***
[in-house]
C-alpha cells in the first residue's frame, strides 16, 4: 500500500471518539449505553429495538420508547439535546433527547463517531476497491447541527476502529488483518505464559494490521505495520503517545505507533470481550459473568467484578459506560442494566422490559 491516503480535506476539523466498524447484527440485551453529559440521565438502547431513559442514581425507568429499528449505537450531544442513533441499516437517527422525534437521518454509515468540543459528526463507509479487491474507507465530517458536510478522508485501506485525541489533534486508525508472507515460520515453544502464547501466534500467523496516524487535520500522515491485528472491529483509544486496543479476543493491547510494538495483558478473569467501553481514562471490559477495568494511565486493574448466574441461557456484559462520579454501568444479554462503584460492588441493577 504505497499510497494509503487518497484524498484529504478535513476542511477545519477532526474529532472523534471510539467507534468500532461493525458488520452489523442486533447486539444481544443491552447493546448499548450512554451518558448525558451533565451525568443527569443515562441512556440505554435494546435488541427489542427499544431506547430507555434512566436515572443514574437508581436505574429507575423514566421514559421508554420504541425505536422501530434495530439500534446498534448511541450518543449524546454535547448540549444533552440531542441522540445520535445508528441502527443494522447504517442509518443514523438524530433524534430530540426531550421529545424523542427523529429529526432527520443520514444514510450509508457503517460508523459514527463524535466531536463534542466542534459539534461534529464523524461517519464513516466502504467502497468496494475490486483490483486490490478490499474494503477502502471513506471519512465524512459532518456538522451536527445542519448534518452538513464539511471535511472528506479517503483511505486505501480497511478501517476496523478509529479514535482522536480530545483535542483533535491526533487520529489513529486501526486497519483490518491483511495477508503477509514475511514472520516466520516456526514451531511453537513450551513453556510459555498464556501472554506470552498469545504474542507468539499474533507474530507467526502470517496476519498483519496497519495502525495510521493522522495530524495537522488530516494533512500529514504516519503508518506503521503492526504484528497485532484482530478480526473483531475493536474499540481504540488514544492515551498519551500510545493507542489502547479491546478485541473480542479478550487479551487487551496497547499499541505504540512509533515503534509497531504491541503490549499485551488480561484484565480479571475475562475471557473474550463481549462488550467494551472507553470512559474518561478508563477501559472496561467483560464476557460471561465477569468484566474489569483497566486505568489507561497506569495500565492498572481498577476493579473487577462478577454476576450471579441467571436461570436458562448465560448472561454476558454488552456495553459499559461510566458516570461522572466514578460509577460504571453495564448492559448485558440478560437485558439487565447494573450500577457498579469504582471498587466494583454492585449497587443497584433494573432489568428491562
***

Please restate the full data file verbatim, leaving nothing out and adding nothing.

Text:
[in-house]
C-alpha cells in the first residue's frame, strides 16, 4: 500500500471518539449505553429495538420508547439535546433527547463517531476497491447541527476502529488483518505464559494490521505495520503517545505507533470481550459473568467484578459506560442494566422490559 491516503480535506476539523466498524447484527440485551453529559440521565438502547431513559442514581425507568429499528449505537450531544442513533441499516437517527422525534437521518454509515468540543459528526463507509479487491474507507465530517458536510478522508485501506485525541489533534486508525508472507515460520515453544502464547501466534500467523496516524487535520500522515491485528472491529483509544486496543479476543493491547510494538495483558478473569467501553481514562471490559477495568494511565486493574448466574441461557456484559462520579454501568444479554462503584460492588441493577 504505497499510497494509503487518497484524498484529504478535513476542511477545519477532526474529532472523534471510539467507534468500532461493525458488520452489523442486533447486539444481544443491552447493546448499548450512554451518558448525558451533565451525568443527569443515562441512556440505554435494546435488541427489542427499544431506547430507555434512566436515572443514574437508581436505574429507575423514566421514559421508554420504541425505536422501530434495530439500534446498534448511541450518543449524546454535547448540549444533552440531542441522540445520535445508528441502527443494522447504517442509518443514523438524530433524534430530540426531550421529545424523542427523529429529526432527520443520514444514510450509508457503517460508523459514527463524535466531536463534542466542534459539534461534529464523524461517519464513516466502504467502497468496494475490486483490483486490490478490499474494503477502502471513506471519512465524512459532518456538522451536527445542519448534518452538513464539511471535511472528506479517503483511505486505501480497511478501517476496523478509529479514535482522536480530545483535542483533535491526533487520529489513529486501526486497519483490518491483511495477508503477509514475511514472520516466520516456526514451531511453537513450551513453556510459555498464556501472554506470552498469545504474542507468539499474533507474530507467526502470517496476519498483519496497519495502525495510521493522522495530524495537522488530516494533512500529514504516519503508518506503521503492526504484528497485532484482530478480526473483531475493536474499540481504540488514544492515551498519551500510545493507542489502547479491546478485541473480542479478550487479551487487551496497547499499541505504540512509533515503534509497531504491541503490549499485551488480561484484565480479571475475562475471557473474550463481549462488550467494551472507553470512559474518561478508563477501559472496561467483560464476557460471561465477569468484566474489569483497566486505568489507561497506569495500565492498572481498577476493579473487577462478577454476576450471579441467571436461570436458562448465560448472561454476558454488552456495553459499559461510566458516570461522572466514578460509577460504571453495564448492559448485558440478560437485558439487565447494573450500577457498579469504582471498587466494583454492585449497587443497584433494573432489568428491562